Speaking to the Emerald Empire Kiwanis Club


The Legislative Session is now over.  It went quickly but we accomplished what we came here to do - rebalance the budget, make technical fixes, and deal with emergency needs.  There is no greater emergency in Oregon than the need for job creation.  Business Oregon's Director, Tim McCabe wrote a response letter to the Mayor of Chicago on Oregon's business climate I couldn't resist sharing. Click
here to check it out.  Next week's e-newsletter will highlight and summarize the jobs bills we passed.  Stay tuned.



Town Hall Meeting:

Join Senator Prozanski and Representative's Barnhart, Beyer and Holvey for a Town Hall meeting to discuss the accomplishments of the Special Session.

March 6th
9:30 am to 11:30 am
Springfield Council Chambers
225 5th Street
Springfield, OR 97477

Bill Updates:

Business Energy Tax Credit

HB 3680 - Reforms the business energy tax credit. Passed in the House and Senate and now moves to the Governor.

Mortgage Lending Regulation

HB 3656 - Protects borrowers of 80/20 loans from being sued for the second loan once their home has already been taken by foreclosure. Passed unanimously out of the House and Senate.  It will now go to the Governor's Desk.

HB 3706 - Gives the Attorney General the ability to prosecute lenders for fraudulent and misleading lending practices by adding lenders to the list of industries regulated under the Unlawful Trade Practices Act.  Gives additional protections to consumers and gives Oregon the ability to prosecute national and out of state lenders. Passed the House and Senate and now goes to the Governor.

Insurance Provider Regulation

HB 3666 - Encourages insurance companies to provide discounts to small employer groups and individuals who choose to get insurance notifications electronically.   The bill increases efficiency and promotes cost containment. Passed the House and Senate unanimously and now goes to the Governor.

Watch Rep. Barnhart's speech on
Oregon's Job Friendly Business Climate

Legislative Report

I have received emails, heard from voters by letter, and been stopped by voters on the street who want to know what is happening with permanent funding for the Rainy Day Fund.  Pretty much everyone who understands our state budget and revenue system recognizes our current system is flawed.  A system by which one year revenue underestimation results in refunds to tax payers followed by years in which basic services are seriously weakened when they are needed most is unstable and harmful to our economy.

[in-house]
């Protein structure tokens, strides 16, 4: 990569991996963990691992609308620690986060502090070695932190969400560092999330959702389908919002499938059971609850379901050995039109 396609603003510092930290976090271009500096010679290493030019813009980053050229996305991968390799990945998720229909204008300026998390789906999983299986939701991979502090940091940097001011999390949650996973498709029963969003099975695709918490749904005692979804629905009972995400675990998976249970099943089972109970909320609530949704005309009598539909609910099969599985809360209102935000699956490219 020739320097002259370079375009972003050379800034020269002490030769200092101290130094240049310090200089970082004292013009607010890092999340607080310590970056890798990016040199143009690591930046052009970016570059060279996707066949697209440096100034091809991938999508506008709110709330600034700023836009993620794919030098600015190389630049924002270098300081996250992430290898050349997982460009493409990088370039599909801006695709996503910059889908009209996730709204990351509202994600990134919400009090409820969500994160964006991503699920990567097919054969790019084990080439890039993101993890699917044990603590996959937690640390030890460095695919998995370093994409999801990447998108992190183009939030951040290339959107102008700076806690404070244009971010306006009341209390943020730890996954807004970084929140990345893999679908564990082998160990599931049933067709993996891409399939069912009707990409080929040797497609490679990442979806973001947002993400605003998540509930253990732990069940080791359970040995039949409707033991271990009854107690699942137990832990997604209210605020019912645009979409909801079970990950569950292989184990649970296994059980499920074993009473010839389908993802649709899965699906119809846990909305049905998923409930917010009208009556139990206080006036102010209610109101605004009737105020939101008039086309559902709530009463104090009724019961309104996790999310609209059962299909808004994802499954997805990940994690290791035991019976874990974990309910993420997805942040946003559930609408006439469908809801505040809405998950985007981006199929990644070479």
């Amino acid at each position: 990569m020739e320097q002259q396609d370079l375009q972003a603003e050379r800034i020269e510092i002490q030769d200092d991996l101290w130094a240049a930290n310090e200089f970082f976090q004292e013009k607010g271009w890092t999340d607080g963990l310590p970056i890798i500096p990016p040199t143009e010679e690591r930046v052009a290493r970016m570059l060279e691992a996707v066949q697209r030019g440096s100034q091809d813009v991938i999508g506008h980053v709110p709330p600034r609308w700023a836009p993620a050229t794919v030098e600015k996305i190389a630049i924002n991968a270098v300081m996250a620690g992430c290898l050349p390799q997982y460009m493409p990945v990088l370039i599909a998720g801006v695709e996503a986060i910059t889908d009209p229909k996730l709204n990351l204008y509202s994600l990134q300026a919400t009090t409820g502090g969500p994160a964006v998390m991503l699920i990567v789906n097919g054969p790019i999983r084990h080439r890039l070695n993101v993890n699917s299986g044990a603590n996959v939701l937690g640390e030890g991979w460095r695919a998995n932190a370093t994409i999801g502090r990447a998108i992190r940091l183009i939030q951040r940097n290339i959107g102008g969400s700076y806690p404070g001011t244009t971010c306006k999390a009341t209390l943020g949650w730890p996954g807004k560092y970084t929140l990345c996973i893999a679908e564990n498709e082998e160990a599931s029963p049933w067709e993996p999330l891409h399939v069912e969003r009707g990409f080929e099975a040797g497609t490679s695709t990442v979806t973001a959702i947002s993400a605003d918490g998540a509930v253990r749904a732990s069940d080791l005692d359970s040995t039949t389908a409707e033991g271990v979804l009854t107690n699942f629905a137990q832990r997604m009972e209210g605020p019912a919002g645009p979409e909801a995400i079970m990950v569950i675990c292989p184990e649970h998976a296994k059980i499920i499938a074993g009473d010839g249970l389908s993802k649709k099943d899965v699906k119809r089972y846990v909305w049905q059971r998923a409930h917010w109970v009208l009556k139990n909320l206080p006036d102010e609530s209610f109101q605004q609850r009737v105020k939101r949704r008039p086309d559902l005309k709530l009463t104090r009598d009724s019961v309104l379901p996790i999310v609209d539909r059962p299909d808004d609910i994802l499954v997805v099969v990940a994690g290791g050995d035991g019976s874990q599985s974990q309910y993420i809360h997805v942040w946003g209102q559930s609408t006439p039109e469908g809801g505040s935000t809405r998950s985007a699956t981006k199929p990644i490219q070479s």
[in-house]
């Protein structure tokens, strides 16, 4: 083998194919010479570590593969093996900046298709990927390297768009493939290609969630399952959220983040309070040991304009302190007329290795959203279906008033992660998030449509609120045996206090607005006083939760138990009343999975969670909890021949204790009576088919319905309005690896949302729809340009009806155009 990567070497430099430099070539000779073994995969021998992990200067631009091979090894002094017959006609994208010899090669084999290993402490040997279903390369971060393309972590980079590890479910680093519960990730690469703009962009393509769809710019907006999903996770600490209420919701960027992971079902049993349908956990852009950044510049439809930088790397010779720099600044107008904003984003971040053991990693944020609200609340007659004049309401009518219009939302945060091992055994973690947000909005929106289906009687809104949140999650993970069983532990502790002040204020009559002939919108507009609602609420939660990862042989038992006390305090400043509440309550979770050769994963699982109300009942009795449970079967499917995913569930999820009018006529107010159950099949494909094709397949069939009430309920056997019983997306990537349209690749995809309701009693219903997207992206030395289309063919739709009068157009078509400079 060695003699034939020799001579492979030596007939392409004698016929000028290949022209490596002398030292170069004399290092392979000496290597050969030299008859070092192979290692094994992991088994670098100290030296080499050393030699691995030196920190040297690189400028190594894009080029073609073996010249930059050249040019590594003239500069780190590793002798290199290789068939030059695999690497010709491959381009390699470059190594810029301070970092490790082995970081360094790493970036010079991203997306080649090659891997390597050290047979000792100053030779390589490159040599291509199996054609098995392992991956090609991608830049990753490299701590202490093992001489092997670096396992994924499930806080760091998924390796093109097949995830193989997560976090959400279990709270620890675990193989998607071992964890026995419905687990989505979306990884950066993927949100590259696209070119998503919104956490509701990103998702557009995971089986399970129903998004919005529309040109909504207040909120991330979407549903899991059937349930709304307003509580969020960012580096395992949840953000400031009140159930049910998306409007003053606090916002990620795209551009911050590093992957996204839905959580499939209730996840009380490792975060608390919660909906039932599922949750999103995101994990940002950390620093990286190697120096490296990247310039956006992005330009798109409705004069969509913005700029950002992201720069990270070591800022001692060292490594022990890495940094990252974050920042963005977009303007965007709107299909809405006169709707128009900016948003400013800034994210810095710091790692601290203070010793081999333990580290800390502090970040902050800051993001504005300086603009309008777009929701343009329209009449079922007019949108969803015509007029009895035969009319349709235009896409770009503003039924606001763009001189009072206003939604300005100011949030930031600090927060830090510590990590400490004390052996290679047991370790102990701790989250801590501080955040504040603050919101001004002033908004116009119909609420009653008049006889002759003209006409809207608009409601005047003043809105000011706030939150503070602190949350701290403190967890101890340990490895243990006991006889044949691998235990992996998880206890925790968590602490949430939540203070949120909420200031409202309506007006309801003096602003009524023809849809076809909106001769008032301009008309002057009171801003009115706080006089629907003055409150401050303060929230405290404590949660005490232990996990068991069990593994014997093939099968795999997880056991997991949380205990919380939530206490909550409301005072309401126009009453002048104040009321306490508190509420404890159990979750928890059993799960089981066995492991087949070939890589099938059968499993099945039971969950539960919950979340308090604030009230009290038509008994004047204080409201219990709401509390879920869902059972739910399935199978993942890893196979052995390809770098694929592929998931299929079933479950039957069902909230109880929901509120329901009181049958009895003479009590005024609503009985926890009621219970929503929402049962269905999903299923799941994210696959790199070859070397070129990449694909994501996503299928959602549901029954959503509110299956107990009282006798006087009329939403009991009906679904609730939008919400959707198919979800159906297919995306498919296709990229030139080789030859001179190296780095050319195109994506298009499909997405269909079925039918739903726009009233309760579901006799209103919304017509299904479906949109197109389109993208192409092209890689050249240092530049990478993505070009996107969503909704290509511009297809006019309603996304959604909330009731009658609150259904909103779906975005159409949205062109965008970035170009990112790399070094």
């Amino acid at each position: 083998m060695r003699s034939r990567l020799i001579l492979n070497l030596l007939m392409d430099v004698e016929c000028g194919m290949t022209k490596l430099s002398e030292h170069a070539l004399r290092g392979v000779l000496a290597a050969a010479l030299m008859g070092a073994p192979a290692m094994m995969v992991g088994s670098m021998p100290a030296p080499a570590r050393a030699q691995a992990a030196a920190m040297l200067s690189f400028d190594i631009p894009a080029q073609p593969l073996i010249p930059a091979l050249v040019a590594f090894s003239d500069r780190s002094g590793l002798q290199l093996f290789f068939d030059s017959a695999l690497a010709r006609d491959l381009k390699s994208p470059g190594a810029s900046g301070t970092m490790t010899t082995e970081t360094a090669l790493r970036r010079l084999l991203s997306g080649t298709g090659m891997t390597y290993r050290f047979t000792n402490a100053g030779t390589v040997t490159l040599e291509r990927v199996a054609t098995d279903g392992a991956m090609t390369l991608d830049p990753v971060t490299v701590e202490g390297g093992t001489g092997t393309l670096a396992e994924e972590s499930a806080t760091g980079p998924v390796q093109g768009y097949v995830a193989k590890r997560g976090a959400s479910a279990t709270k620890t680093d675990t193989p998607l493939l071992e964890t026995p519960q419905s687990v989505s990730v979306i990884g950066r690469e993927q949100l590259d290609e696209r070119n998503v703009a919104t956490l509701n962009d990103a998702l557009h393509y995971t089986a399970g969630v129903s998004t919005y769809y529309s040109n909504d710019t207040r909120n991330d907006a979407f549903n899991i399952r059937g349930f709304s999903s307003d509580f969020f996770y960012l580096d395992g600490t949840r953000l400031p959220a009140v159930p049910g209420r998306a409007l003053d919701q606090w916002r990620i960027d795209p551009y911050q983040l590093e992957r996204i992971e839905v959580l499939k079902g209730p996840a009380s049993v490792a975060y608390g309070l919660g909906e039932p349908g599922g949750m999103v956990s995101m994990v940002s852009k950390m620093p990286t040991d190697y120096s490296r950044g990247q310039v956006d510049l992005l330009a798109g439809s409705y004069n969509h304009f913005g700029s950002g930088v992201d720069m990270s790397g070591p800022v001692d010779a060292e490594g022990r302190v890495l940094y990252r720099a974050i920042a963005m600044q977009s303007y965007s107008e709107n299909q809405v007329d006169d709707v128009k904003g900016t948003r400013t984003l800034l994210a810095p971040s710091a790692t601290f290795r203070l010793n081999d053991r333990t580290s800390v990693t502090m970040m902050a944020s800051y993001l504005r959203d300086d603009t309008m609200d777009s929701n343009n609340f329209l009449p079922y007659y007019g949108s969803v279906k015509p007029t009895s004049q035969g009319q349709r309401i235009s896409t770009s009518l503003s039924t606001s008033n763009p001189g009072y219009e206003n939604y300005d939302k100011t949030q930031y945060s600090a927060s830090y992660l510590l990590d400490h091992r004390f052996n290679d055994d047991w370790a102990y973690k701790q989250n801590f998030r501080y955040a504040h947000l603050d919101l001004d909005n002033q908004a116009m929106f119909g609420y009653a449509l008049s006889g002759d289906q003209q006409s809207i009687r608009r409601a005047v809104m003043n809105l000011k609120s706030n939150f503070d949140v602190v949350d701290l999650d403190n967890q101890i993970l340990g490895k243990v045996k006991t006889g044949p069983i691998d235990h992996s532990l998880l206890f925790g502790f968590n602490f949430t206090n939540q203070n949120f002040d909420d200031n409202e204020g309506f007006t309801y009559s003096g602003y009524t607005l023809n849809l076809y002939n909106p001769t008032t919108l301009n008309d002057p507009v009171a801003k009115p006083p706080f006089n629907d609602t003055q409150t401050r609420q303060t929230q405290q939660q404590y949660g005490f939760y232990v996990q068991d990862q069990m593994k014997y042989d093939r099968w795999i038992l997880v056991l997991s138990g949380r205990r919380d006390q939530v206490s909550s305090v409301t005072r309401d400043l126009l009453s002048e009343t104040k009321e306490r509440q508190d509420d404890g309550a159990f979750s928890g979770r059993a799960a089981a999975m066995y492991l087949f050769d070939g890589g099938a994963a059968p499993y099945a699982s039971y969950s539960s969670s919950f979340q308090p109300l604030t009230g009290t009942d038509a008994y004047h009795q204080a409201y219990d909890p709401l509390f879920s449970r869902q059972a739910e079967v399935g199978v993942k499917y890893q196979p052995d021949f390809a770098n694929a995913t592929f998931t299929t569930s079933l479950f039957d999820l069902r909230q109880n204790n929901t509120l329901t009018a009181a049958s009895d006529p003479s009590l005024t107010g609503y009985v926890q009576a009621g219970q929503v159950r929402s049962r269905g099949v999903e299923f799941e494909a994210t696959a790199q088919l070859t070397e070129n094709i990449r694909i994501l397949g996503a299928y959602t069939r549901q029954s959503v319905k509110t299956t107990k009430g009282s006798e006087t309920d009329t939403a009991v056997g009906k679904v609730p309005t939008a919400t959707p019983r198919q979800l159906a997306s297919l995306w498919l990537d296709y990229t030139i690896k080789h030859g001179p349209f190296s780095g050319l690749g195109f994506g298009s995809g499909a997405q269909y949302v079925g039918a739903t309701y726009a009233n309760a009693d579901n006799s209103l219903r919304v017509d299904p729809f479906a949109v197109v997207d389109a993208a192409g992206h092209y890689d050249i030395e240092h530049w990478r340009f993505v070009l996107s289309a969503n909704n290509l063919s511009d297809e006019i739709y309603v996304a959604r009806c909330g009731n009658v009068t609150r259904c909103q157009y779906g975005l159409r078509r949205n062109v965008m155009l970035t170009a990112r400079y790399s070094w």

During the Measure 66 & 67 campaign I thought we would be moving rapidly to propose a constitutional amendment to take underestimated revenues and deposit them into a real rainy day fund to help provide basic services when the economy and revenues are down.  Such a plan would keep the best feature of the current law - the limitation on legislative spending provided by the revenue estimate, while changing the existing law so that we can save for a rainy day.  If such a law had been in effect in 2007 we would have had $1 billion more in the Rainy Day Fund and would have been in much better shape for weathering this crisis without a tax increase.

What happened?  I greatly regret not going ahead with that referral, but I also agree with the decision.  We have learned from long often bitter experience that to win such an election we need several things to come together.  The most important: a very significant majority of voters, as reflected in good polling data, need to favor a change for it to pass.  In June polling data for Measures 66 & 67 showed likely voters favored the ideas by 68 - 70% with about 20 % opposed.  The final vote was roughly 20% less at 54%.  The current polling in favor of creating a robust Rainy Day Fund using surplus revenue is about 58%.  Accounting for a 20% shrinkage rate leaves the "yes" side with less than a majority.

In order to pass this very necessary change in our Constitution, hard work will have to be put into educating Oregonians so more people understand that giving up a few dollars in good times can help protect safety nets and basic services for their families in bad times.

When I came to the Legislature I thought school funding could be fixed in one session.  It turned out to be much harder than I thought.  We must be smart, patient, and hard working to pass reforms to create a robust Rainy Day Fund.  Let's get to work and not give up until it is done.  Our state, our children, and our grandchildren depend upon it.